Experience abounds in sheriff/coroner race: Bryon Armour: committed to community

By: 
DEB HILL
News-Argus Managing Editor
Friday, September 28, 2018

Bryon Armour

 

 

With almost 24 years in law enforcement, Bryon Armour feels it’s time to move to a level where he can have more impact, and running for sheriff is how he hopes to do that.

Growing up in Central Montana, Armour said he feels a deep connection to the communities he serves, and he worked hard to get back here. 

“I have family in Grass Range and I grew up in Central Montana,” he said. “I enjoy helping people.”

Armour points to his military service, with four years in the Marine Corps working in anti-terrorism, as a good start for his law enforcement training. He has a degree in criminology, and served in the Army Guard, during which time he was deployed to Bosnia. His experience also includes two years as a dispatcher for the West Yellowstone Police Department and nine years as a deputy with Mineral County. 

“I’ve got 19 years of patrol experience,” Armour said. “I’ve been an EMT on an ambulance and I am nationally certified as a fireman. I have experience with the U.S. Marshalls, and I’ve been trained as a canine officer for drug work.”

He is ready for the job he sees as the “true backbone” of local law enforcement.

“Because the sheriff is elected by the people, he has the additional responsibility to answer to the people,” Armour said.

Armour already has in mind things he will change if he is elected.

“One of the first things I’ll do is get a professionally trained canine team in the Sheriff’s department,” he said. “Having a canine team allows you to build probable cause for search warrants, locate drugs and increase the number of seizures.”

 “Drugs are behind much of the crime in Central Montana,” Armour added. “It’s not just about catching someone using or selling drugs. A lot of theft that does on, crimes against property, crimes against persons.”

With that in mind, Armour believes Sheriff’s deputies need more training in areas such as conducting drug searches and using informants.

“A trained officer is an effective officer,” he said.

In addition, if elected, Armour proposes to work with the Sheriff’s budget to find a way to provide more time for officers to work on drug cases.

“Right now, most of our deputies have to work their cases while they are on their shifts, which means other duties may draw them away,” he said. “I have a different idea of how to use our budget to accomplish more work on the drug cases, so deputies can take the time needed to do it well.”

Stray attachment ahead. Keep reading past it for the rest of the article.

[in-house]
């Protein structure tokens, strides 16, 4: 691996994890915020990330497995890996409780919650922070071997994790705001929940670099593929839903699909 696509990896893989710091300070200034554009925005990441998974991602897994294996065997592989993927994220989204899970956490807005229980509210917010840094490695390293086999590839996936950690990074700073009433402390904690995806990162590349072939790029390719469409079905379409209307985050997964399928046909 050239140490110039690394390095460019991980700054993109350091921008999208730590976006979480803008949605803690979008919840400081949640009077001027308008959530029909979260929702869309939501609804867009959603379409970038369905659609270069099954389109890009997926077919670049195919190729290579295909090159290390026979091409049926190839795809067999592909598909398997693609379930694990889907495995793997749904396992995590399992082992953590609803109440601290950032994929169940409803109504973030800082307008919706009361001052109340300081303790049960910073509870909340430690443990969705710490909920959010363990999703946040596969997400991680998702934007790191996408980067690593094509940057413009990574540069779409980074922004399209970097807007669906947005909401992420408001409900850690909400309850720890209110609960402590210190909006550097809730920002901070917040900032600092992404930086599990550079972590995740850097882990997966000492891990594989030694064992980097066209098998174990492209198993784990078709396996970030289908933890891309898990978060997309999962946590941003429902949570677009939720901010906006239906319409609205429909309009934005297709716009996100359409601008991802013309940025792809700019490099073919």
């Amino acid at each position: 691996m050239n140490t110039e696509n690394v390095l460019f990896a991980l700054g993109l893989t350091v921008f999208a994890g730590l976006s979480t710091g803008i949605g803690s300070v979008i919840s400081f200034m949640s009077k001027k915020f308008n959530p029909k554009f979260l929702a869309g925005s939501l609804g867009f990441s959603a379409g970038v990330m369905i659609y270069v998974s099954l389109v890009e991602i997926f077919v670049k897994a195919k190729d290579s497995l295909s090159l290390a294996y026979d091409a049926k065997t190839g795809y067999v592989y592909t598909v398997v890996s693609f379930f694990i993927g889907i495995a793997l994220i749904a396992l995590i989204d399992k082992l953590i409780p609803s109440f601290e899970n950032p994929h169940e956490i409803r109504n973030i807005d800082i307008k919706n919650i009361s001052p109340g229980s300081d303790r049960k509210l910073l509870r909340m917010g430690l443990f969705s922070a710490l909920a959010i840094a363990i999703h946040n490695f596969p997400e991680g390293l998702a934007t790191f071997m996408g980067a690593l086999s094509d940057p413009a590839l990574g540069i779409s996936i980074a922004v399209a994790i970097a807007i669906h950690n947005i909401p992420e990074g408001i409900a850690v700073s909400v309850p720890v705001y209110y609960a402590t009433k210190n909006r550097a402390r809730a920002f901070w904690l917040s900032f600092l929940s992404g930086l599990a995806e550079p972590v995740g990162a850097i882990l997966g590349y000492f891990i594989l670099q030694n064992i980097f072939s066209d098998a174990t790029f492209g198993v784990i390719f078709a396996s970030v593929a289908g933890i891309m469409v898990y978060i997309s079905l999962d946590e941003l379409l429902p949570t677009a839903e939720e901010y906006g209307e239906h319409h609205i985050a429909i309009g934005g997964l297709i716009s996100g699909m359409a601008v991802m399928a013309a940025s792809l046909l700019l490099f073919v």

Armour said it’s important to take into account funds generated by drug seizure cases.

 “By law we can seize assets, such as vehicles or boats, and, if the case is proven, we can sell those assets. The money goes into a seizure forfeiture fund, used to supplement the department’s budget for things like training and dogs. So the extra hours put into working the cases doesn’t all have to come out of the County budget,” he said.

Another area in which Armour proposes to make some changes is in relationships between the Sheriff’s department and other law enforcement agencies.

“I think some relationships have been strained recently and it’s not as open as it has been in the past,” Armour said. “These relationships are important, as the other agencies provide an invaluable source of information for us. There have been some personality conflicts and I want to see those relationships improved. I can help with that.”

As far as the coroner portion of the job, Armour said he is aware of how the process works.

“When I was a deputy in Mineral County, they had a combined Sheriff/Coroner position. It’s not that difficult. It just means training for the deputies who may be assisting with the investigation. I don’t see it straining our resources that much.

Armour said his prior experience leads him to believe the local funeral homes will play an important role with storage of the bodies and providing exam rooms. 

“A deputy will do the unattended death investigation, the Sheriff/Coroner will do the coroner’s report and a funeral home will pick up the body,” he said. “I understand it was all worked out when the County Commission created the combined position. I think the process is very simple, and I’m ready to take it on.”

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